House sales to exceed €21bn but uncertain outlook for 2023

While there is sustained demand in the Irish property market, asking price reductions are beginning to happen at pace, according to the latest Property Price Report.

The Irish property market is predicting robust sales of €21bn for the calendar year 2022, but asking price inflation has continued to slow and the annual figure is running at 6% annually.

That presents an uncertain picture for 2023, according to the latest Property Price report for Q4.

“We still expect housing completions will pick up to 28,400 in 2022 and 27,000 in 2023. However, the outlook for 2024 is far more uncertain”

The data shows that while there has been some cooling in demand and increased asking price reductions, trading has continued to be resilient with premiums still being paid over and above asking prices.

Uncertainty ahead?

“It is clear that there is sustained demand in the market, but this has been tempered by a variety of factors including ongoing cost of living pressures, rising interest rates and general inflation,” explained Joanne Geary, managing director of

“Sentiment among vendors has clearly been affected by these external factors – 3.2% of all properties on saw asking price reductions in Q4, the highest figure since Q3 2020.

“Similarly, just 0.66% of properties reported an asking price increase this quarter, the lowest figure since Q2 2020.”

Geary said this trend has been mirrored over the past year in both Dublin and the regions. “Moreover, our analysis shows us that a property’s time on the market before a price drop has tightened from 22 weeks (2021) to 17 weeks (2022).”

Conall MacCoille, chief economist at Davy said that Dublin is seeing a more pronounced slowdown, with prices down 0.8% on the quarter and up just 3.6% om the year.

He said, however, the number of vendors cutting their asking prices is still at low levels. Also, transactions in Q4 were still being settled above asking prices, indicative of a tight market.

“There are 15,000 properties listed for sale on MyHome, an improvement from the beginning of 2022 but below pre-pandemic levels exceeding 20,000. The average time to sale agreed in Q4 was just 2.7 months, still close to historic lows. We expect transactions will exceed €21bn in 2022, up 7.5% in volume terms on 2021.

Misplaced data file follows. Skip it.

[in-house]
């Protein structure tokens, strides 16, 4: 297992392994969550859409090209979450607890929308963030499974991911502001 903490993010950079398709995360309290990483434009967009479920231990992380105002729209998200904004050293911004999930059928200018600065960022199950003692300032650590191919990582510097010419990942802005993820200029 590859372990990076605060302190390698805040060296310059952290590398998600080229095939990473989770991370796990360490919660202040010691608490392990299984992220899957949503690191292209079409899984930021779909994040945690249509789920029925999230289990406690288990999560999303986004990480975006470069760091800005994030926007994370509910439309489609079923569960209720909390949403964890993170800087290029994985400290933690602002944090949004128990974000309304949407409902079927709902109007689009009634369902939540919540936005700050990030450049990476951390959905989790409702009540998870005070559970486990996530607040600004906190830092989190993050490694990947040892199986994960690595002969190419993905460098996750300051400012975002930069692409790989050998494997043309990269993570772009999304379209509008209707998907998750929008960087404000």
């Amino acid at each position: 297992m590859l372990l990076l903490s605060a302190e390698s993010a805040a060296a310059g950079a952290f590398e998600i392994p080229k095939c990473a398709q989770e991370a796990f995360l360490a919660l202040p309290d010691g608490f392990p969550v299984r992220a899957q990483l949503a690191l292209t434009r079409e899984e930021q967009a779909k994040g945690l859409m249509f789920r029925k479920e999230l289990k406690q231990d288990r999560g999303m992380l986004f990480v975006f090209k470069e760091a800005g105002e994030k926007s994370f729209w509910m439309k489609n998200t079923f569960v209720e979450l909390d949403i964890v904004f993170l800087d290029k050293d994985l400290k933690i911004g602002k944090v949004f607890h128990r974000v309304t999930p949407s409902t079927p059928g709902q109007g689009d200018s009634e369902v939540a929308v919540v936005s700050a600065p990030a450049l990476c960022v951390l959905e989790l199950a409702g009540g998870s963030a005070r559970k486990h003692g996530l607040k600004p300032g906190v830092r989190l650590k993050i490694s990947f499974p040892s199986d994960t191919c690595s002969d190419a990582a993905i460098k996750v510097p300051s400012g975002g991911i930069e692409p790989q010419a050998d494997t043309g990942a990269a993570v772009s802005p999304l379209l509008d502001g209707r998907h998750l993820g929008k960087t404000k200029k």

“The key point is that because employment has remained robust, there has not been any hit to housing demand despite the uncertain economic environment posed by events in Ukraine, higher energy prices and CPI inflation and European Central Bank (ECB) rate hikes. However, even if mortgage interest rates rise to 4%, debt service ratios are unlikely to become stretched and there will be only a limited headwind to house prices.

“That said, the average residential transaction in Q3 2022 was €370,000, now 7.7x the average income of €48,000. This is a similar valuation multiple to the UK, where house prices are now falling but caused by a surge in mortgage rates above 6%. It is quite possible that a degree of froth exists in the Irish housing market that could continue to unwind in early 2023.”

MacCoille said the CBI has estimated that the decision will eventually add 8% to Irish house prices over three years.

“It is quite possible that first-time buyers could act more quickly to take on more leverage on their borrowing as they compete for the limited pool of homes listed for sale. This poses an upside risk to our forecast for 4% house price inflation in 2023.

“Recent months have seen worrying trends in the homebuilding sector. Housing starts have slowed, and the construction PMI survey has pointed to the flow of new development drying up. The new First Home Scheme will help overcome viability concerns on housing developments arising from build cost inflation. However, the pick-up in funding costs could well impede apartment development, which has so far been reliant on institutional investment into the private rented sector. A process of price discovery is now at play, with capital values under pressure as residential yields must adjust to the ECB’s tighter monetary policy.

“We still expect housing completions will pick up to 28,400 in 2022 and 27,000 in 2023. However, the outlook for 2024 is far more uncertain. The government’s ambitious plans to expedite planning processes are welcome although, as ever, the proof will be in the pudding.”

Main image by Josh Olalde on Unsplash

John Kennedy
Award-winning editor John Kennedy is one of Ireland's most experienced business and technology journalists.